The Federal Communications Commission has given the go-ahead to plans to create a $4.5 billion internet fund aimed at improving the provision of broadband in rural areas.
Commission members voted 4-0 yesterday to approve the plan, which switches funds from rural telephone service to broadband. They also voted to cut the rates that companies can charge to connect calls.
“Over the next year, the Connect America Fund will bring broadband to more than 600,000 Americans who wouldn’t have it otherwise. Over the following five years, millions more rural families will be connected,” says hairman Julius Genachowski.
“And today’s Order puts us on the path to get broadband to every American by the end of the decade – to close the broadband deployment gap which now stands at close to twenty million Americans.”
The changeover will start next year. It will cost US residents who currently pay less than $30 a month for telephone service an extra 10-15 cents per month, says the FCC, but this figure should start to fall after six years.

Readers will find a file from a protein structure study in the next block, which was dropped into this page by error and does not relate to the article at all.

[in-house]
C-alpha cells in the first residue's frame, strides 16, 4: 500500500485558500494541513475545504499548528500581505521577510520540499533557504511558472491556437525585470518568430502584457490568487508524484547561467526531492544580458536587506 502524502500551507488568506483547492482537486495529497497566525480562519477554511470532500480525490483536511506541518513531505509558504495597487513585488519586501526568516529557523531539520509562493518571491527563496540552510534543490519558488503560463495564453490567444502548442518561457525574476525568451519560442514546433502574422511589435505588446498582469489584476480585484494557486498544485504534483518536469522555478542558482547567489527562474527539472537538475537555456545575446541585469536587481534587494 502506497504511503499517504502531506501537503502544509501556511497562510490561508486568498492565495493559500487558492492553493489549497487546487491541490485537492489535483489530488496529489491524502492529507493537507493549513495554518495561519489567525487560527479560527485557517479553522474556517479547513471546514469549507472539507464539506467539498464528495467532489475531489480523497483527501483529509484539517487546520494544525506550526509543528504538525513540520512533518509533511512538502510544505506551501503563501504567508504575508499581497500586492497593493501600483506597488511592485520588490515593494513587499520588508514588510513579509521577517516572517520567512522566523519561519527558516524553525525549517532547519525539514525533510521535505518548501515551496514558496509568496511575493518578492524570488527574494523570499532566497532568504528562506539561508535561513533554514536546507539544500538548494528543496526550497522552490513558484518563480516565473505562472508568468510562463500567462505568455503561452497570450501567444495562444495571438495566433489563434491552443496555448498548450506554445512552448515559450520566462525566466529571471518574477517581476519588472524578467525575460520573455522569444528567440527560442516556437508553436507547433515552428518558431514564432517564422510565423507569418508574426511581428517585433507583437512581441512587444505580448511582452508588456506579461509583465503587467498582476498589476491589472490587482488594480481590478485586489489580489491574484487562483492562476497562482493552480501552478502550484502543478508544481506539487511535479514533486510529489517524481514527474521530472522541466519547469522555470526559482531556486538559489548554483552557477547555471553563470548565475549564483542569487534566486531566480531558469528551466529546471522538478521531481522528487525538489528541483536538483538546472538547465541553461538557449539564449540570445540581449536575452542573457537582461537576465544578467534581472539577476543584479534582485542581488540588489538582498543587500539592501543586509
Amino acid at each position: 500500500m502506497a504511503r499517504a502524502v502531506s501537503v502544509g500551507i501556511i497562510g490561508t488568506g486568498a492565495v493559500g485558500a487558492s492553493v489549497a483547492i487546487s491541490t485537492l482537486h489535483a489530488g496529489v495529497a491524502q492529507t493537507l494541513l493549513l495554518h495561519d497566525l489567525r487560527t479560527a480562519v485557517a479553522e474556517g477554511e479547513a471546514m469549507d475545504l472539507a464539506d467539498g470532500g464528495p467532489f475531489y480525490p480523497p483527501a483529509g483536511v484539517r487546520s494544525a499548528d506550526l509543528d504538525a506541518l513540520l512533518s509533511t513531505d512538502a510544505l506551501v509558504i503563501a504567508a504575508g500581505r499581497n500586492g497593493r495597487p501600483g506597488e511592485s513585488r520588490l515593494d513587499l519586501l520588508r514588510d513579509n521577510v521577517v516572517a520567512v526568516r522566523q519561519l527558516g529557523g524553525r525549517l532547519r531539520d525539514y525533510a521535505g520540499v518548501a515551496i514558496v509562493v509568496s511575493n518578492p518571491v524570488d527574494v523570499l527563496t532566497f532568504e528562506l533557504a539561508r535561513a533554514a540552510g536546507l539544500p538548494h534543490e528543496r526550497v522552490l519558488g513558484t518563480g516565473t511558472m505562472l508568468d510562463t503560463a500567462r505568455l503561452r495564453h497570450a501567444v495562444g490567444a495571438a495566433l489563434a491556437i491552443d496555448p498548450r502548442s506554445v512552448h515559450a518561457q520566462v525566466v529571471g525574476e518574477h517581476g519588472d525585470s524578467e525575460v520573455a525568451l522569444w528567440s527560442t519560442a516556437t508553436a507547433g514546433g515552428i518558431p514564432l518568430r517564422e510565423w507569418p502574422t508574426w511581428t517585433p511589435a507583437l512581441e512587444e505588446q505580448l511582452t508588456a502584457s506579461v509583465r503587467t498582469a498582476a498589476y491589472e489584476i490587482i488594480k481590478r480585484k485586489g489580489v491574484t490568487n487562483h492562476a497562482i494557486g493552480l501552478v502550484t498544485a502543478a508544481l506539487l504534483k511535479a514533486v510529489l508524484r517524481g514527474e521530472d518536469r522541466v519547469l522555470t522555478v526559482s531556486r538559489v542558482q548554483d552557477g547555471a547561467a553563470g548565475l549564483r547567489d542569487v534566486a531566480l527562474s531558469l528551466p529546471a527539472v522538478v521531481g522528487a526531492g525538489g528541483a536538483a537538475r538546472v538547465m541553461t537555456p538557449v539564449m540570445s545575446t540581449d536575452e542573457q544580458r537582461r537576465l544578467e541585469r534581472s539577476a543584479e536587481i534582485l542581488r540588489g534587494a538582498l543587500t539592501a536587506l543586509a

The FCC approved a proposal in the plan to give existing service providers first crack at the subsidies, as AT&T and Verizon had asked.
This decision isn’t popular with the National Cable & Telecommunications Association (NCTA), although it says it welcomes the broad thrust of the plan.
“While we are disappointed in the Commission’s apparent decision to ignore its longstanding principle of competitive neutrality and provide incumbent telephone companies an unwarranted advantage for broadband support, we remain hopeful that the order otherwise reflects the pro-consumer principles of fiscal discipline and technological neutrality that will bring needed accountability and greater efficiency to the existing subsidy system,” says president and CEO Michael Powell.
“We are particularly heartened by the Commission’s efforts to ensure that carriers are fairly compensated for completing VoIP calls during the transition to bill and keep arrangements.”